Whether you’re skiing for the first time or a seasoned pro, we all need to wear suitable clothing to keep warm on the slopes. Fluctuating temperatures throughout the season means it’s crucial to ensure you have the right number of layers.
During the initial winter season (from December through to February) temperatures can be particularly harsh when sunshine may be limited so we would recommend you wear at least 2 or 3 layers under your outer ski jacket.
1. The Base Layer
When building your layers, it is always essential to start with a thermal baselayer. Skiing can be hard work so the base layer needs to be both breathable and thermal to ensure sweat is sufficiently wicked away from the skin.
Both your arms and your legs need to be covered, and we have a number of matching baselayer sets!
Have a look at our selection of suitable baselayers:
2. The Midlayer
Next we have the midlayer, 1 or 2 lightweight layers worn over the baselayer. It is best to opt for multiple lightweight midlayers instead of 1 bulkier layer as this ensures you are not restricted in movement and have the option to remove layers if there is a change in temperature throughout the day.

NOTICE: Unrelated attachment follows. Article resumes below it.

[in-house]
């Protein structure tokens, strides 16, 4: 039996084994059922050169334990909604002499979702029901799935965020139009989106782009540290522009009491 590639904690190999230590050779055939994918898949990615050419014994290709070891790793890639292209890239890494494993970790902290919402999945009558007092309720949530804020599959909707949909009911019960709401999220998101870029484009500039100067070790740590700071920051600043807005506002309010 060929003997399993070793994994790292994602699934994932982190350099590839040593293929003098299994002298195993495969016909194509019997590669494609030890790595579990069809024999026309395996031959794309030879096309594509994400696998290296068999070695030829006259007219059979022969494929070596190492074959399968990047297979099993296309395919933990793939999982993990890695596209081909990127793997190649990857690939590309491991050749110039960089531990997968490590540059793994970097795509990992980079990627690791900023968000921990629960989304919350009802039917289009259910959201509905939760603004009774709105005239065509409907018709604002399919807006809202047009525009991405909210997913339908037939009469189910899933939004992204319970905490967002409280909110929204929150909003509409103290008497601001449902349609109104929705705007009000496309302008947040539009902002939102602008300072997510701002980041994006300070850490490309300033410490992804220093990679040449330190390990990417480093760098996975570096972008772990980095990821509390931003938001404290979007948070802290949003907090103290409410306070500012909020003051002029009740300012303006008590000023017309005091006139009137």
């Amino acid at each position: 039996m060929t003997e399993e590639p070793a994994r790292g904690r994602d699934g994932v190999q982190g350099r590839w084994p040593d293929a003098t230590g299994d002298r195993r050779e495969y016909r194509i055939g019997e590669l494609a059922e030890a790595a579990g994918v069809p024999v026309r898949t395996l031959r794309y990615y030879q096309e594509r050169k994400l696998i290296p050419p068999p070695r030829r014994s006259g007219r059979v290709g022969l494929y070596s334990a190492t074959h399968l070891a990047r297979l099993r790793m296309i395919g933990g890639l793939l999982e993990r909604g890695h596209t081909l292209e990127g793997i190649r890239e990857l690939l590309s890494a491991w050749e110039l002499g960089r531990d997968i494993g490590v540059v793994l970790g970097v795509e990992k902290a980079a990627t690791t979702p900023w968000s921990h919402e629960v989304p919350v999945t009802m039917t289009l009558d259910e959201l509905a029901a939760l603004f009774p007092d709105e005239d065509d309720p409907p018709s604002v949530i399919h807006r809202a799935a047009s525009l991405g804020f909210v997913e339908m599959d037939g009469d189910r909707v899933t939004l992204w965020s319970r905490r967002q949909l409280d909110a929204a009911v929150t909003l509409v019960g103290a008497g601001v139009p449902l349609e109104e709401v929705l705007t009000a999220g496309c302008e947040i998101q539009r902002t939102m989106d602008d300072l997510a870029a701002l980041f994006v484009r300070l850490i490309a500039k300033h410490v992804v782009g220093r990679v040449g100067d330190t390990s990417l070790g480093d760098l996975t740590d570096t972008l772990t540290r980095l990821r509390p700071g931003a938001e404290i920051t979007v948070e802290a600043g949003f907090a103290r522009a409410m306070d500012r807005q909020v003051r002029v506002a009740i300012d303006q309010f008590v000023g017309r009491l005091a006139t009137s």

It is important to note that children usually feel the cold more than adults, especially if they are new to skiing and aren’t moving around as much. Always ensure you take plenty of layers with you as they may need up to 3 layers on very cold days.
If you are skiing in spring, it is likely you will only need 1 layer all day.
Here’s some of the midlayers that we like to wear:
3. The Outerlayer
The final layer is the outerlayer – your jacket and salopettes. These are meant to protect against the elements, whether it is windy, wet or snowing. Make sure you choose a jacket which will perform well under the varying conditions.
Other Essential Layers
Ski socks are essential for providing the right level of comfort and protection for the hours you spend in those lovely ski boots!
Gloves are essential in all weather to provide protection from the cold and wind, especially when you’re holding ski poles and grabbing handles on chair lifts.
Some people feel the cold more than others so make sure your gloves are suitable to the level of warmth you feel you need. If you suffer from cold hands, consider Down Filled Gloves or add a thermal liner inside your glove and/or a heated hand warmer.
Some kind of neck warmer is essential to keep the wind and cold out and can usually be drawn up under the helmet for added warmth to your head.
Have a look at some of our favourites:
- Buff Aqua Livy Knitted Polar Fleece Neckwarmer
- Buff Black Polar Neckwarmer
- Manbi Raspberry Hula Arctic Neckwarmer